I have in the past week spent two days looking at new country houses with the architects who have designed them (which was worth all the increasingly grim train travel). They are all in the Classical tradition; those I saw near Wadhurst (East Sussex) are in the early to mid Georgian style, while the one on the Welsh borders was inspired by Nash. It is extraordinary how persistent the Classical style is for smaller country houses, I think largely because they are restful; this is the effect of order and symmetry in the chaos of the modern world. But it should always be remembered how they depend on the gentleness of the British landscape, the woodedness, and small field pattern of an ancient nation to achieve their full effect.
I had lunch with a friend in Brooks’s, that most charming of St James’s clubs, and recalled that the first time I met him was after lunching with another friend at Boodles. This friend said I promised to take you to have coffee at Brooks’s to meet so and so. As we crossed St James’s I was very nearly knocked down by a fast moving taxi. After stumbling shocked on to the pavement we decided in that daft moment, it would have looked good on the obituary of an Architectural Editor of Country life to have been knocked down between courses in different clubs.
Thankfully, I survived this lunch to make a viewing after work to watch a viewing of John Betjeman’s Passion for Churches, with a very amusing introduction by the director who worked on it, Eddie Mirzoeff, who I had first met in 1995 filming on Orford Ness. The film is a masterpiece, but would the BBC have made it today? I wonder.
A week of rain to dampen the spirits, but it does encourage the green in every corner. Miraculously Paul Barker the photographer who was sent to take up to date photographs of our finalists for the Genuis of the Place Award (an award sponsored by Savills for the best revived landscape setting of a country house), managed to find openings in the weather to record the glories of Gresgarth, Daneway, Rycote and others, to capture slices of blue sky and sunlight at key moments, often very early in the morning.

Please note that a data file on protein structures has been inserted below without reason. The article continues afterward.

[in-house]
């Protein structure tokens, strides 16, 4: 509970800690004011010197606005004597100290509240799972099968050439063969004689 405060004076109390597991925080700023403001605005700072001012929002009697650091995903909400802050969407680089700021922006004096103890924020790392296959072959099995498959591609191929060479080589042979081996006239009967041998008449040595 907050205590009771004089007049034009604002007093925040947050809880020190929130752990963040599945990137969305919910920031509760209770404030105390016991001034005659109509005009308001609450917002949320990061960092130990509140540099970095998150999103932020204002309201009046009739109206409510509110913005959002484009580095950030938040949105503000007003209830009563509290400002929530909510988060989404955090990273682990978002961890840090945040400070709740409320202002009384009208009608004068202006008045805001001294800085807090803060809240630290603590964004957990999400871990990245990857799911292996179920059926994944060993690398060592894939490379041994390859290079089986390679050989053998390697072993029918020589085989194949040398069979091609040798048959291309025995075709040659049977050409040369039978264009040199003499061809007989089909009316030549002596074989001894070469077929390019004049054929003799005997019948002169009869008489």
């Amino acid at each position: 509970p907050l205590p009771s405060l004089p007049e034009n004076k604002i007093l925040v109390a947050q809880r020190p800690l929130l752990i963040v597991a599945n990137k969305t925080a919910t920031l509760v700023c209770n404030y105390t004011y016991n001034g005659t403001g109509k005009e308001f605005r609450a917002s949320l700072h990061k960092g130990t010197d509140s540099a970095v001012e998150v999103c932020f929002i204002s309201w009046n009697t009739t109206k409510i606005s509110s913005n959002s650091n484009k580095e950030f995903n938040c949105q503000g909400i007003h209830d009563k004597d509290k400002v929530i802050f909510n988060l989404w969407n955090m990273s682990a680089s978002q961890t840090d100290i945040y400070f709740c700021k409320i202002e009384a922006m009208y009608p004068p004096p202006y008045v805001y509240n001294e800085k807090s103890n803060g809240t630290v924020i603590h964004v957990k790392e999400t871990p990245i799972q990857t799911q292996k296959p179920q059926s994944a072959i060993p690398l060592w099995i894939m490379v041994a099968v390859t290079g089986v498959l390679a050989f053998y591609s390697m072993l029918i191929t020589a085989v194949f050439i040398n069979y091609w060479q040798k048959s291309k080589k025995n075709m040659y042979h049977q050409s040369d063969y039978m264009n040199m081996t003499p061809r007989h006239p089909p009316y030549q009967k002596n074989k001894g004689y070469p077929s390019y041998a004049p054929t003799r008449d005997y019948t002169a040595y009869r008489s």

Our desks have moved again within the new offices, but I am satisfied that if I look left I can see Southwark Cathedral, with that spectacular curve of the railway, and glimpse the turrets of the Tower of London. Our new cafe is wonderful, with a view directly over Tate Modern and St Pauls’ effectively making a surreal montage, the food is very good too, and I have probably been the first to buy lunch there for a Gloucestershire-based baronet, a rather good lasagne. Pity no Chianti can be bought, but having Decanter in a next door office could be promising…
I visited three more of the short-listed houses and their landscape short-listed for our genius of the place awards. I know it sounds like a dreary headmaster to say “the standard was extremely high” but each has been mind-blowing in their own way; Cannwood Farm is the subject of a new book by the owners A Year in an English Meadow written by the owners, Andy and Polly Garnett, detailing the flowers and grasses that emerge in the meadow near their house which they rescued from modern farming and inspired a gradual acquisition of land right around their house. The judging is next week and discussions will be heated.
It is to be published by Frances Lincoln in July; but every story of each house on the short-list impresses and delights in different ways, for new woodlands, new lakes, for bold acquisitions of ugly bungalows and pulling them down, for cherishing the simple truths of cherishing the landscape. I hope that whichever is the winner the examples of all those short-listed will be a national inspiration.
I took my family for a walk in the park-like gardens of Anglesey Abbey near Cambridge, of which I was once the curator. The dense avenues of trees here, planted from the 1920s onwards are exactly what I enjoy about all these amazing revived parklands we are looking at. They transform a dullish landscape into a cultivated wonderland. Our children ran off towards the classical sculptures that provide vistas here and there and as we watched them run, time seemed to stand still. We also went to touch the ancient Roman porphyry vase that sits in a temple.
The 1st Lord Fairhaven must have a great feeling for trees and the impression that avenues create and, most of all, an imagination that stretched out into the future able to see what an impression they would create when mature. I wonder if he thought of the people who would be walking down these avenues in 100 years time.